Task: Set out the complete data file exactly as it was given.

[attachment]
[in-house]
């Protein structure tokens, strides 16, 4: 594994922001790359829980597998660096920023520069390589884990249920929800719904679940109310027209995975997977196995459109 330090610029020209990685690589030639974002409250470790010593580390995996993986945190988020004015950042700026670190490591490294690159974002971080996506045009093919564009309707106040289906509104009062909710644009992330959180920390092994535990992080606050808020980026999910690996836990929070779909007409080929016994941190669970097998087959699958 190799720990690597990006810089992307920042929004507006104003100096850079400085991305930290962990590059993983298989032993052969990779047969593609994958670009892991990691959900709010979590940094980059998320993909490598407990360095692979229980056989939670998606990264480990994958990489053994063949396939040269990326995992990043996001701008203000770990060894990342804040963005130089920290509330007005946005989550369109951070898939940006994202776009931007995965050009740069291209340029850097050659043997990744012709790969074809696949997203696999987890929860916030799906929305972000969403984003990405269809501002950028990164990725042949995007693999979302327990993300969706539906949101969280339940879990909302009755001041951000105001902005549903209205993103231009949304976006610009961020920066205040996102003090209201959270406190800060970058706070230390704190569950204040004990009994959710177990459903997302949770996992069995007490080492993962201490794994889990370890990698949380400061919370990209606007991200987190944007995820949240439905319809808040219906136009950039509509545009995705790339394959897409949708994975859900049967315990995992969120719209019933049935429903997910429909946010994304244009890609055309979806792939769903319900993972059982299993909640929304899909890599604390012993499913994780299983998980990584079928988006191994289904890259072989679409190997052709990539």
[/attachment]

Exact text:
[in-house]
């Protein structure tokens, strides 16, 4: 594994922001790359829980597998660096920023520069390589884990249920929800719904679940109310027209995975997977196995459109 330090610029020209990685690589030639974002409250470790010593580390995996993986945190988020004015950042700026670190490591490294690159974002971080996506045009093919564009309707106040289906509104009062909710644009992330959180920390092994535990992080606050808020980026999910690996836990929070779909007409080929016994941190669970097998087959699958 190799720990690597990006810089992307920042929004507006104003100096850079400085991305930290962990590059993983298989032993052969990779047969593609994958670009892991990691959900709010979590940094980059998320993909490598407990360095692979229980056989939670998606990264480990994958990489053994063949396939040269990326995992990043996001701008203000770990060894990342804040963005130089920290509330007005946005989550369109951070898939940006994202776009931007995965050009740069291209340029850097050659043997990744012709790969074809696949997203696999987890929860916030799906929305972000969403984003990405269809501002950028990164990725042949995007693999979302327990993300969706539906949101969280339940879990909302009755001041951000105001902005549903209205993103231009949304976006610009961020920066205040996102003090209201959270406190800060970058706070230390704190569950204040004990009994959710177990459903997302949770996992069995007490080492993962201490794994889990370890990698949380400061919370990209606007991200987190944007995820949240439905319809808040219906136009950039509509545009995705790339394959897409949708994975859900049967315990995992969120719209019933049935429903997910429909946010994304244009890609055309979806792939769903319900993972059982299993909640929304899909890599604390012993499913994780299983998980990584079928988006191994289904890259072989679409190997052709990539």